Gregory W. Fulton ALS and Neuromuscular Disease Center
The Gregory W. Fulton ALS and Neuromuscular Disease Center was founded to improve both care and research for neuromuscular disorders, including amyotrophic lateral sclerosis (ALS), muscular dystrophy (MD), myasthenia gravis, myositis and chronic inflammatory demyelinating polyradiculoneuropathy (CIDP). The ALS clinic is a model for offering complete multidisciplinary care within a single center while providing access to advanced clinical trials and promising basic research.
Amyotrophic lateral sclerosis (ALS)
The affliction known as ALS, aka Lou Gehrig’s Disease, is the quicksand of diseases. It often starts as weakness in a limb. Then over a few dreadful years it works its way toward the center of the body, extinguishing function as it goes, until it reaches the lungs. Death follows soon after.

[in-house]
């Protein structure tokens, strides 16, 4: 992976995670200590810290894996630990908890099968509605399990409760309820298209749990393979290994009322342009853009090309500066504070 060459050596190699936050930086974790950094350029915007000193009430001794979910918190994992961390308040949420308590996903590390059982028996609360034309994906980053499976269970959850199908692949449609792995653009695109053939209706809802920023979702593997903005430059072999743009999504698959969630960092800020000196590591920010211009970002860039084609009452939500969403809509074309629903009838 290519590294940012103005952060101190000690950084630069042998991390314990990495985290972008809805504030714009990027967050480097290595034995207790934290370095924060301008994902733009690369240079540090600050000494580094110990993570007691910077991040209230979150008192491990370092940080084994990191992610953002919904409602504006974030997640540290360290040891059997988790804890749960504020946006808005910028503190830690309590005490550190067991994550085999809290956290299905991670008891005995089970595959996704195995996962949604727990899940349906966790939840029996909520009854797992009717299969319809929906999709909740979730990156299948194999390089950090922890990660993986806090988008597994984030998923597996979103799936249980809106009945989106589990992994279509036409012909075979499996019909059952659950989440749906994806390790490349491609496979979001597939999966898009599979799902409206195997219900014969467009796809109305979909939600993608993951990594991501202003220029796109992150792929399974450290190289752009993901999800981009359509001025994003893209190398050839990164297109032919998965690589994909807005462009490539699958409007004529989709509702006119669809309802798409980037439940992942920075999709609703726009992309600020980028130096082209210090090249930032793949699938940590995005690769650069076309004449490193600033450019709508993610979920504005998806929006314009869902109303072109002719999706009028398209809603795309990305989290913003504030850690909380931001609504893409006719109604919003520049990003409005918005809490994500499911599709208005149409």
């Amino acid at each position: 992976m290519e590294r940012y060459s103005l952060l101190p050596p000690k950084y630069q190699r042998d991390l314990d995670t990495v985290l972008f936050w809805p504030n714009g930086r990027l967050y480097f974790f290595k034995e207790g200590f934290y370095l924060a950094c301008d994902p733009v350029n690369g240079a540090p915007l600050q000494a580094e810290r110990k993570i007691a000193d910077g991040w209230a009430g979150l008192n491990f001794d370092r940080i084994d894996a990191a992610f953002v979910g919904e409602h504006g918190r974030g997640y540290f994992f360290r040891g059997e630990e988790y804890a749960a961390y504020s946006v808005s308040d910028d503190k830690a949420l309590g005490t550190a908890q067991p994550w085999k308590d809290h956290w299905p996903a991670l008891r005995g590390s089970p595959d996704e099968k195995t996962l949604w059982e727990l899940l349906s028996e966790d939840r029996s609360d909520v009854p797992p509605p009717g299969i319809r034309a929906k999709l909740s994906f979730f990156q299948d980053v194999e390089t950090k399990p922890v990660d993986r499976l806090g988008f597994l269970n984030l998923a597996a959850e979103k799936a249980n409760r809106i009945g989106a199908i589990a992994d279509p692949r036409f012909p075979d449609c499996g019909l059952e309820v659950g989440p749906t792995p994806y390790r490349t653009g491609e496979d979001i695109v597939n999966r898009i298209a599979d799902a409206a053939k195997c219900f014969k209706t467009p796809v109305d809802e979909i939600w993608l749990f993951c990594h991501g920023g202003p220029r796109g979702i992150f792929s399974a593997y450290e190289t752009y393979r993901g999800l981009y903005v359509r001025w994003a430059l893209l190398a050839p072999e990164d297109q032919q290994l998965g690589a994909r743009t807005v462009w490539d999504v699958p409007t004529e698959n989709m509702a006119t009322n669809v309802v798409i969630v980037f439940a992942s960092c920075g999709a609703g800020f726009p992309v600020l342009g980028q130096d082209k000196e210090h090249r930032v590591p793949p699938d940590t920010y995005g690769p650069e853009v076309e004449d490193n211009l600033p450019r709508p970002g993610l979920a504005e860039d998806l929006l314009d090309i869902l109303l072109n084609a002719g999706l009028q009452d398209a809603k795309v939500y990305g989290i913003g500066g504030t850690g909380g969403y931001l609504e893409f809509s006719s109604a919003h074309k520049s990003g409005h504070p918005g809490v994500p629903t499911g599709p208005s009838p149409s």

The Gregory W. Fulton ALS and Neuromuscular Disease Center at Barrow brings together research and treatment for ALS and other neuromuscular diseases into one center in order to provide the best possible care for patients. A wide range of specialists collaborate at the center to maintain patients’ quality of life. In addition, patients have access to the latest scientific advances, thanks to the center’s research team, led by Robert Bowser, PhD, a respected ALS scientist formerly at the University of Pittsburgh.
A Winning Combination
Neurologist talks about the leadership ability and research expertise he brings to key new position at Barrow Neurological Institute.
Watch video and read more.
Researchers at Fulton ALS Center are part of international team that identifies Matrin 3 mutations as cause of some cases of familial ALS.
Gregory W. Fulton Center Opens
Generous donations bring first-of-its-kind center to the Southwest.